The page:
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  • Writer's pictureCollin Souter

Week # 2: "Snow White and the Seven Dwarfs"

(Originally published on 1/13/22)

1/9/2022

Snow White and the Seven Dwarfs

Run time: 83 min

Release Date: February 4th, 1938

Where/when I first saw it: Arlington Theater, 1983

How I watched it today: Blu-ray, Sunday afternoon.

As a piece of film history, “Snow White” is, indisputably, a milestone and gets more and more impressive as time goes on when you see what was accomplished at this period of time. The ripples in the water, the layers of gothic imagery in the forest, the dozens of characters on screen at once, each beaming with their own personality. So many elements of animation, music and storytelling that we now take for granted were born here, and, from all appearances and by all accounts, with no corners cut. The amount of detail that went into this (at the time) risky endeavor is staggering. Every frame was rendered with the utmost care.


On this most recent viewing, I noticed what a bold choice it was to have it start raining during the big, perilous climax. Given the pressure to finish the film and the daunting task to convince the world (not to mention investors) an animated feature film was a worthy endeavor, this is a corner that could have easily been cut and an animator at that time might have made the choice to keep it simple and easy for this first go-round. But the scene isn’t the scene unless it rains! So, more painstaking, backbreaking hours/weeks/months had to be spent making sure the rain, the drops, the splashes and shadows looked just right to get that creepy, unsettling look. The sequence ends with just the right amount of dread with those two vultures diving into the deathly void to gnaw on the Queen’s corpse. Just breathtaking!

This lens of history through which to view the film is what makes ‘Snow White” such a unique viewing experience today. Imagining what it must have been like to see it in 1938 is hard to do, but I suppose modern examples would have to include “Star Wars,” “Lord of the Rings” and “Who Framed Roger Rabbit?” as game-changers in special effects-based cinema. The audiences of 1938 are always in the back of my mind when I watch it.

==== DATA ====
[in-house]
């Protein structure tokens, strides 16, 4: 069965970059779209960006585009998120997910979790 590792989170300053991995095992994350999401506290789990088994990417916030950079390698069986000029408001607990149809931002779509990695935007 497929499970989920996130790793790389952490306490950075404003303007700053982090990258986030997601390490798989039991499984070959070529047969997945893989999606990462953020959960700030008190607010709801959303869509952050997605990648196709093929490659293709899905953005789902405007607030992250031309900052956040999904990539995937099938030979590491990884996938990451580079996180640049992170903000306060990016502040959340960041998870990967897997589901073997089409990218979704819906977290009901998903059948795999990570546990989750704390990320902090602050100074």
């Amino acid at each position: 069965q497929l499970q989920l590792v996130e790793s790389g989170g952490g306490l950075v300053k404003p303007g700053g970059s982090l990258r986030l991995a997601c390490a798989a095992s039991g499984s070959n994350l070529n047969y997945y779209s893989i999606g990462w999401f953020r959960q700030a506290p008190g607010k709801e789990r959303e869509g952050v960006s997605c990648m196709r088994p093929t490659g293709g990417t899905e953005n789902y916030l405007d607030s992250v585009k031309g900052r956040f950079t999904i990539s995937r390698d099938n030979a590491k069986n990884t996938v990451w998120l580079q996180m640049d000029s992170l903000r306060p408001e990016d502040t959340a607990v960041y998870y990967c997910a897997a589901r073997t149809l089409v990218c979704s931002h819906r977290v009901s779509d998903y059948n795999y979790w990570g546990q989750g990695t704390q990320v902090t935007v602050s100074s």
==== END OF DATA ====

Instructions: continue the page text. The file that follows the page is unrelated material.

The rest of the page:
Yet, to view the film as simply a film, “Snow White” feels a bit bloated and with a narrative that, at some point, comes to a halt in terms of forward momentum. The antics and merriment of the dwarfs grows a bit tiresome after a while and you kind of want the Queen to come back after a long hiatus from the screen. That’s how I feel in the film’s second half whenever I watch it. Happens every time.



But how can I fault something this monumental simply because of pacing issues I might have with it? Again, as I write on "Steamboat Willie," a star rating seems silly here. I’m too wrapped up in the story of its creation, the historical importance and the animation techniques and innovations at play here to think about how it flows today as just a normal film. It’s not normal. It never has been. As I often say about young people who go to old movies and snicker at some of their cornier moments (the original “West Side Story,” for example, where I often see this happen): it’s not up to the movie to adjust to our sensibilities today, We have to make the adjustment ourselves. They didn’t know then what we know now. When you have that ability to suspend your cynicism for a mere 83 minutes for this deceptively innocuous fairy tale, the rewards are plentiful.

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